How To Help Baby Sleep Through Hot Summer Nights

Summer is upon us and things are getting hot with a capital H. The UK has seen its hottest June day on record with temperatures reaching the high 20's and even 30 degrees Celcius, while Florida and California are also gearing up for another scorching summer. These types of temperatures can make it difficult for anyone to sleep at night, especially when you don't have the luxury of air conditioning. When it comes to babies, it can be a nightmare for everyone involved. Not only are they boiling and uncomfortable, but if they don't sleep then neither do we. Let's take a look at some ways you can help your little one sleep through the hot summer nights.


It might sound obvious, but choosing the right bedding is half the battle. According to infant sleep consultant Annie Simpson, parents should keep nightwear as light as possible and use natural, breathable bedding. If necessary, there's nothing wrong with putting your baby to sleep in just a nappy and a light cotton blanket. Simpson also attests to the benefits of a cool bath figured into the nighttime routine, to help kickstart the wind-down process and lower baby's body temperature as they get ready for bed.

Keeping your curtains or blinds closed throughout the day can help keep your house cool by blocking out the heat of the sun. Opening windows throughout the home can create a good through-breeze that can last well into the evening, but be cautious around crawling or mobile babies. If you're worried about them climbing out then several fans in your most used rooms will do the trick too. Placing a frozen bottle of water in front of the fan will give an extra-chilled effect.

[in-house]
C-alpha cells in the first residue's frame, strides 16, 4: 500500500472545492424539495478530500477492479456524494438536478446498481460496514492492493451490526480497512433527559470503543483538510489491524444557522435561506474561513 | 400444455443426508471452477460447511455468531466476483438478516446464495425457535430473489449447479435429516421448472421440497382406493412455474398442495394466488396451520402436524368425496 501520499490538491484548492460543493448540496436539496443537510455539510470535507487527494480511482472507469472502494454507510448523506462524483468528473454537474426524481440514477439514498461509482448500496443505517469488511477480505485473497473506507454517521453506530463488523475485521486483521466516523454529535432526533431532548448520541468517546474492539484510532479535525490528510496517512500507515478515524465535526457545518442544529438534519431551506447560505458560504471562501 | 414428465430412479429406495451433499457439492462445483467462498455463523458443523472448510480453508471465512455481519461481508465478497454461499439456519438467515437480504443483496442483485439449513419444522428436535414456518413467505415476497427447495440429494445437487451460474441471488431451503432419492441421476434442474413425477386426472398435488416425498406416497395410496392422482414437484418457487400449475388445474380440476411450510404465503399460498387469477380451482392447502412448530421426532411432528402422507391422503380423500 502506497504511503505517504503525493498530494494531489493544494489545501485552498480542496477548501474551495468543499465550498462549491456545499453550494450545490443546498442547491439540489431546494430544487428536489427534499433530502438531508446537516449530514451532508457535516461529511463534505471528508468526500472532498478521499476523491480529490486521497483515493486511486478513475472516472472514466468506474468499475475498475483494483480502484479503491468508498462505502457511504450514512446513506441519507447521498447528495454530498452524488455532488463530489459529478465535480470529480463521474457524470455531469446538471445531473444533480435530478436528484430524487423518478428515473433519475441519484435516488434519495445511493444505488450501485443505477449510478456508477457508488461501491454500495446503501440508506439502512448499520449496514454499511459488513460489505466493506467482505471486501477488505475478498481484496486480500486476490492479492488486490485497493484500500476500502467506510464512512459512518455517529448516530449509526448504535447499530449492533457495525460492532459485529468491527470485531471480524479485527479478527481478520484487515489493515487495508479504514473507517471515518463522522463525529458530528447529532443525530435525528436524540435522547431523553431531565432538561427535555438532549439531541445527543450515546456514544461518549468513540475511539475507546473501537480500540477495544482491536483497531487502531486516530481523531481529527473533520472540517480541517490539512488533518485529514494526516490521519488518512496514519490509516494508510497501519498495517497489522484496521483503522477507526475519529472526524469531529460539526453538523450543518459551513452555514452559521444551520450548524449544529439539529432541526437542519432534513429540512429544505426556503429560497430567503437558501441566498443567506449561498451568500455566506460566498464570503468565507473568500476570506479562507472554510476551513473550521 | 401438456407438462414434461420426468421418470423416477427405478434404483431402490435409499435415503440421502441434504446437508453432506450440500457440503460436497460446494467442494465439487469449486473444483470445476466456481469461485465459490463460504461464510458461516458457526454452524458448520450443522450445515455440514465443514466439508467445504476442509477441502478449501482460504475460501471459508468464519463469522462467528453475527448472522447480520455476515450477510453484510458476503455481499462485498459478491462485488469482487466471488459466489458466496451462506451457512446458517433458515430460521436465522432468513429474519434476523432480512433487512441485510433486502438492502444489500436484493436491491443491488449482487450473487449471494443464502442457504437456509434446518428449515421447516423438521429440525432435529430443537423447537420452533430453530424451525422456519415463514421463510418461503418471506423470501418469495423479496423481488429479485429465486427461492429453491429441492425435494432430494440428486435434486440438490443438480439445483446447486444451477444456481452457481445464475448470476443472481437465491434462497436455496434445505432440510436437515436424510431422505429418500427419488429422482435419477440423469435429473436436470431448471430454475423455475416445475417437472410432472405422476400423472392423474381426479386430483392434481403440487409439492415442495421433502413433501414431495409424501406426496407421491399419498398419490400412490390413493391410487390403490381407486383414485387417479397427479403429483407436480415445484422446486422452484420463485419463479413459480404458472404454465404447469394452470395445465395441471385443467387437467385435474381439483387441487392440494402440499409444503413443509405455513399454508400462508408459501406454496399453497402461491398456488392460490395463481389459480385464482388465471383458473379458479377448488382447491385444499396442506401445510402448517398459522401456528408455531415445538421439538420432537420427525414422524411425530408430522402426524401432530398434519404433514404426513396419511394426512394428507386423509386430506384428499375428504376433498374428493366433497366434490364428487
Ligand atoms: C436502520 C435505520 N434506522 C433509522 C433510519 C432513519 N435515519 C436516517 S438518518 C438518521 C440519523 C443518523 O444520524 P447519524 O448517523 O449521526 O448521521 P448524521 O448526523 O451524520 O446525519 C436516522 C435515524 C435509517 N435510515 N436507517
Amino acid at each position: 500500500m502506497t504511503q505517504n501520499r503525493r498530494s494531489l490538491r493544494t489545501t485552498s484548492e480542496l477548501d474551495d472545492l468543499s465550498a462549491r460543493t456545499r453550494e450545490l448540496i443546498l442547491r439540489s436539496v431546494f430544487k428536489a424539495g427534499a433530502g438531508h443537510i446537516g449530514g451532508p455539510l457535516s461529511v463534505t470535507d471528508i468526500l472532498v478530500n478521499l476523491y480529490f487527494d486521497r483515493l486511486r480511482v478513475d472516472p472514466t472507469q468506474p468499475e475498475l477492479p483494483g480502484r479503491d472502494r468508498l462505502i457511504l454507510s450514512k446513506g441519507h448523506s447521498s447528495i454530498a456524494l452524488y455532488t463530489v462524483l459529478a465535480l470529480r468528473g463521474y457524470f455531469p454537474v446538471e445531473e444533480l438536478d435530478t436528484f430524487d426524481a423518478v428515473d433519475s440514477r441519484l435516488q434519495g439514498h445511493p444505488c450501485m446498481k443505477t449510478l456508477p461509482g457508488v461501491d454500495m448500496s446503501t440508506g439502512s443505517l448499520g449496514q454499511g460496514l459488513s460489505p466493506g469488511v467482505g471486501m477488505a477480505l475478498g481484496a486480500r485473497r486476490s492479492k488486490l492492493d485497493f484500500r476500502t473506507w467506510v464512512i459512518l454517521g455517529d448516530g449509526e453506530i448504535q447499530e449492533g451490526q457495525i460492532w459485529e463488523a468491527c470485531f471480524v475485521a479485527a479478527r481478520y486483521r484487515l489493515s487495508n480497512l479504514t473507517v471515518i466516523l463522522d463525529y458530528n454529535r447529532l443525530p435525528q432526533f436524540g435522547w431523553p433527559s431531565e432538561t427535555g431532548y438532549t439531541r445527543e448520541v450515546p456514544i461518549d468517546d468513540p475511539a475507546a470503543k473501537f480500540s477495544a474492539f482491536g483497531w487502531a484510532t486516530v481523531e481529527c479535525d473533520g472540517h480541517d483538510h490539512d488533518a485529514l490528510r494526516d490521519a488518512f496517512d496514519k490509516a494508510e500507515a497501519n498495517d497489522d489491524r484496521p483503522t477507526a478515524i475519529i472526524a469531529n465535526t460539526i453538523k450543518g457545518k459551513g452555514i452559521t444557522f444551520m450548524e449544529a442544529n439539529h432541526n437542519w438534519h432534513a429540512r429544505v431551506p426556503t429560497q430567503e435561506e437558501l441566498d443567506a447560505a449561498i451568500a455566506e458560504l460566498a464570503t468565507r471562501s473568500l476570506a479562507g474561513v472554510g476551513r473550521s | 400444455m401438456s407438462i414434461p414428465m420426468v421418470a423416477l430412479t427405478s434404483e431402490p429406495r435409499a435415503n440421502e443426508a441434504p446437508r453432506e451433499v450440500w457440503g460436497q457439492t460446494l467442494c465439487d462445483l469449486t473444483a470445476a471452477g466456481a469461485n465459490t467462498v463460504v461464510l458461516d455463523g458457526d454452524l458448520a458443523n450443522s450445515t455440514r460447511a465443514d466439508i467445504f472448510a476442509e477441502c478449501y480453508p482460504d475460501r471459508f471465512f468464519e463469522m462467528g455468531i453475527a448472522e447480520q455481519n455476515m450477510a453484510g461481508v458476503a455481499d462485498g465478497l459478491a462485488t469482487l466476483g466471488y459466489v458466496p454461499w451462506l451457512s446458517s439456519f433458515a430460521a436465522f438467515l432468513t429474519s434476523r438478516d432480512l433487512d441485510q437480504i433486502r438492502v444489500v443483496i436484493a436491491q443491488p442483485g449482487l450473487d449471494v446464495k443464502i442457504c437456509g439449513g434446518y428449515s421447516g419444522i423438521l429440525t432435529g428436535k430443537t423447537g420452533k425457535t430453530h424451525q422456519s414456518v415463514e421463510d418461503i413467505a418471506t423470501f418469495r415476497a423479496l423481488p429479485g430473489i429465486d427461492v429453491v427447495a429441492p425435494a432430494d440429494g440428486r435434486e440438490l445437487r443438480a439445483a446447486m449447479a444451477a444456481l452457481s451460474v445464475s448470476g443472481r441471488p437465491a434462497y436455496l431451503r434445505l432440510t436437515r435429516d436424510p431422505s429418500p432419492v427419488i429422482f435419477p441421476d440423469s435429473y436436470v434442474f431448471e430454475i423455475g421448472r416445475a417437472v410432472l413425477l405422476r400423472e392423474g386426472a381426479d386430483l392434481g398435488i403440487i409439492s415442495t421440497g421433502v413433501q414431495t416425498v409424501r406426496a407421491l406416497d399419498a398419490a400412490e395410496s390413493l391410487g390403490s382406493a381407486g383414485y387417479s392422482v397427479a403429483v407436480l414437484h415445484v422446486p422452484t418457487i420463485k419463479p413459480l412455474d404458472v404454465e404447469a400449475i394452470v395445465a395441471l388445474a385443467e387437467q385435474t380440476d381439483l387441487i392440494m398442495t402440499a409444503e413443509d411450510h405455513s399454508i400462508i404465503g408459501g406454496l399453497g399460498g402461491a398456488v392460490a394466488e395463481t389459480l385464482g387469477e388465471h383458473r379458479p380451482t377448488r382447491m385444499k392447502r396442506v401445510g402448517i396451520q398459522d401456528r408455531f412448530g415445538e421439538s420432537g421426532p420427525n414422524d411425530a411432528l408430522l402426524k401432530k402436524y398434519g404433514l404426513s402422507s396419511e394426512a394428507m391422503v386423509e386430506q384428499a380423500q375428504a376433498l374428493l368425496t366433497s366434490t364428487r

Heat isn't the only culprit that keeps babies awake in the summertime. With heat comes a lot of sunshine, and light summer evenings can be a curse for an infant's body clock. Investing in a good set of blackout blinds can combat both issues, by keeping the room cool and blocking out the light.

In these summer months, it's important to keep an eye on the temperature of your child's room. High temps have been known to increase the risk of SIDS. An ideal room temperature is between 18 and 22 degrees Celcius, or 64.4 and 71.6 degrees Fahrenheit.


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